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Fashion March, 6 2013

Back to School: The Bomber Jacket

We’ve been all about bomber jackets these past few weeks so for our second installment of Back to School we chose to look back at the iconic piece of outerwear. As the name implies, the bomber jacket has blatant military roots but can now be found in the collections of some of the world’s most respected streetwear and high-fashion brands. Take a look below for the full story.

The bomber jacket, also known as the flight jacket, goes back nearly 100 years to the devastating but influential years of World War I. At the time, most aircraft weren’t equipped with enclosed cockpits causing the temperature to drop significantly while airborne, especially at higher altitudes. In order to stay warm in such conditions, pilots in Britain’s Royal Flying Corps wore long leather coats while serving in France and Belgium. The US army quickly caught on to their allies’ method and in 1917 established the Aviation Clothing Board. The board began manufacturing and distributing heavy-duty leather jackets which became the first American flight jacket – although it would be several decades until the jacket began to take the form we associate the term with today.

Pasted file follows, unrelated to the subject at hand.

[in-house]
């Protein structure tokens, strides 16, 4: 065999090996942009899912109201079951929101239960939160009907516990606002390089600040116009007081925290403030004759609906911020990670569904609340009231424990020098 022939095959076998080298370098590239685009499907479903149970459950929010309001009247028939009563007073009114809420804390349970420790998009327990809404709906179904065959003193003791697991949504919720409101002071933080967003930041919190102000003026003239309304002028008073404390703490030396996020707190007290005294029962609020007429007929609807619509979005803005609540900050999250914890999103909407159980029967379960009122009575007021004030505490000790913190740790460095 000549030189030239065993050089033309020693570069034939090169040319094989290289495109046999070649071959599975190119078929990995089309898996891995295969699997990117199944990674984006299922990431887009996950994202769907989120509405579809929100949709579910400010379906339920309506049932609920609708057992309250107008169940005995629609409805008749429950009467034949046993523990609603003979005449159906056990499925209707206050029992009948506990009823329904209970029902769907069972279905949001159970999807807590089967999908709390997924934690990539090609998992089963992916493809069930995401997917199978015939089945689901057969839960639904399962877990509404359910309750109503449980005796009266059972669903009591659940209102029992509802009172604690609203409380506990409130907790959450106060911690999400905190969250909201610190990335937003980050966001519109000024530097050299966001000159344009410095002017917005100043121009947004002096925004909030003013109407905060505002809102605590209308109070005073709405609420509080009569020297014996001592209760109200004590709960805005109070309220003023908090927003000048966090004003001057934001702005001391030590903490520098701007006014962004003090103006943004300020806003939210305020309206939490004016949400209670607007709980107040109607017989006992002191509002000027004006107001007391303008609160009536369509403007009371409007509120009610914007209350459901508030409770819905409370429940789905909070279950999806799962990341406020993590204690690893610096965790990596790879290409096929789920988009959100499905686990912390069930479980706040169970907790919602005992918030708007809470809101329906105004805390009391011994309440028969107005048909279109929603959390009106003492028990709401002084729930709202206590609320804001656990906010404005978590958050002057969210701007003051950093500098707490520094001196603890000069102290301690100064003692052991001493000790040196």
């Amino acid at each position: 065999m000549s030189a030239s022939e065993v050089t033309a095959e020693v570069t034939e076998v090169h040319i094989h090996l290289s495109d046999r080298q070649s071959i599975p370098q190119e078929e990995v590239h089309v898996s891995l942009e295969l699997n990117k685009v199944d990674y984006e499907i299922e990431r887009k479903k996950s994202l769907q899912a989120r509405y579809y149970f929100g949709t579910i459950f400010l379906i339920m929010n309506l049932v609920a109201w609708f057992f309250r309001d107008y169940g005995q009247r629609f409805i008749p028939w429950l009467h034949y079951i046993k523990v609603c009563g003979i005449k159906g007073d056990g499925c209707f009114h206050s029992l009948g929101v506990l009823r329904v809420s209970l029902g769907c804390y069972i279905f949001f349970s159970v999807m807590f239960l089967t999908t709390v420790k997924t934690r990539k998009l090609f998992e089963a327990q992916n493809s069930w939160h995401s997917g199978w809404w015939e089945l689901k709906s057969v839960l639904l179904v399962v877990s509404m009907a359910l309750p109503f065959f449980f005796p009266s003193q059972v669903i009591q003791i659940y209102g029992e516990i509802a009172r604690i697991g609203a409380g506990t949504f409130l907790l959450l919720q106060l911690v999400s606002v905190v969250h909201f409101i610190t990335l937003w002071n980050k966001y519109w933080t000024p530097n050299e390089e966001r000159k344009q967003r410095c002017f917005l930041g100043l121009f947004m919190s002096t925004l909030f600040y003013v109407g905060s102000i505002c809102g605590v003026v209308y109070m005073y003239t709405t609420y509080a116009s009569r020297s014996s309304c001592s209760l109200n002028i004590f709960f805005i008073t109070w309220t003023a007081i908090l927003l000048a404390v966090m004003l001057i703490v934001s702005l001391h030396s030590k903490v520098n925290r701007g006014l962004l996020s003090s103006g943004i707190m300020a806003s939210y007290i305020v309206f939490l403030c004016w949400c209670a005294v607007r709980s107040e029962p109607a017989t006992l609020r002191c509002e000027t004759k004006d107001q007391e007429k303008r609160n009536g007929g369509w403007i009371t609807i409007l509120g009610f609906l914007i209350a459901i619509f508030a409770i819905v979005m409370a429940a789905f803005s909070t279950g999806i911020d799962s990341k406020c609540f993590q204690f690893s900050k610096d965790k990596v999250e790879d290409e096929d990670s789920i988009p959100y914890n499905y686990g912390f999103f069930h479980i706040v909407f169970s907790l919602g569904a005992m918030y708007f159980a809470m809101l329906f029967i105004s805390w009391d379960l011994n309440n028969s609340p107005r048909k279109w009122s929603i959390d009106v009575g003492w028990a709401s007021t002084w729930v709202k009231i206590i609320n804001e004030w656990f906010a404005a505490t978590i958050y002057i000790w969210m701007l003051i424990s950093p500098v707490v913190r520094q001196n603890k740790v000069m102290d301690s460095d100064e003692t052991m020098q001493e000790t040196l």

The board’s invention remained the jacket of choice up until World War II when professional parachutist Leslie Irvin put his design skills to use. Known for his daring adventurousness and athleticism, Irvin became the first person to free-fall parachute jump in 1919. Using his success and expertise, Irvin set up the Irving Air Chute Company which quickly became the largest parachute manufacturer in the world.